I Now Confess and Purify

“All of the deluded behavior
ever manifested by me
because of my beginningless greed,
anger and ignorance,
born of my body, speech and mind,
Through meditation and action
I now confess and purify.”

(Purification, Hollow Bones Sutra Book p.2)

For countless eons we have been influenced and motivated by our greed, hatred, and delusion. Therefore, this work of purification and transformation cannot be effected hastily, in obedience to our impatient demand for quick results. This work requires patience, care, persistence, and deep compassion for ourselves and others.

The Buddha taught us that the poisons of greed, hatred, and delusion, which cause so much suffering, can indeed be purified and transformed. We can break the chain of suffering and negative karma and live a happy, fulfilling life. The Buddha’s excellent teachings tell us that enlightenment is our true nature, and will naturally shine forth through the purified mind and heart.

Therefore, the goal of our spiritual practice is to liberate ourselves from the defilements that obscure the natural clarity, radiance, and joy of our enlightenment. So how do we encounter the three poisons and transform them in a way that leads to genuine liberation?

We must begin this work of purification in the precise place where the poisons originate—in the mind itself (the conditioned ego or personality). This purification and transformation begins with the challenge of calming the mind and seeing deeply into ourselves. In other words, to eliminate the poisons of greed, hatred, and delusion, we must first learn to recognize them when they first appear.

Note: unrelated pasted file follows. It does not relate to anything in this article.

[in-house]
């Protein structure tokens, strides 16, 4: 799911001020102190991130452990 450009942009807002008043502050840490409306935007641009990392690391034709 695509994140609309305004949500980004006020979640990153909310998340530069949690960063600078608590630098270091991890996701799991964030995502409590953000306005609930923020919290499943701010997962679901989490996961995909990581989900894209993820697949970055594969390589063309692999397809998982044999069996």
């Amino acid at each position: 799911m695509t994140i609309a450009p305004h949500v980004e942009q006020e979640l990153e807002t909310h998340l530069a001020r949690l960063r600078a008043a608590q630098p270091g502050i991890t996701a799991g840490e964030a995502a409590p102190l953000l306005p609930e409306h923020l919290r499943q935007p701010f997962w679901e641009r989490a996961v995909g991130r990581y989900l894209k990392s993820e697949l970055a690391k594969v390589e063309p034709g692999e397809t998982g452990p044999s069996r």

Being mindful and aware, we can then discern how these deep-seated poisons influence our everyday thoughts, feelings, speech, and actions. This mindful awareness, this seeing deeply into ourselves, is the beginning of understanding; the beginning of our ability to transform these defilements.

To accomplish this awareness, we train our mind through meditation. We learn to concentrate on our breathing at the tip of the nose (or the abdomen in Zen training), allowing all thoughts and feelings to arise and pass without reacting to them or evaluating them. Through this practice, we become much more aware of ourselves in everyday situations. We are able to notice when thoughts and emotions arise and begin to disturb us. In this way, we can be conscious of these thoughts and emotions and work with them skillfully before they get out of control, causing harm to ourselves and others.

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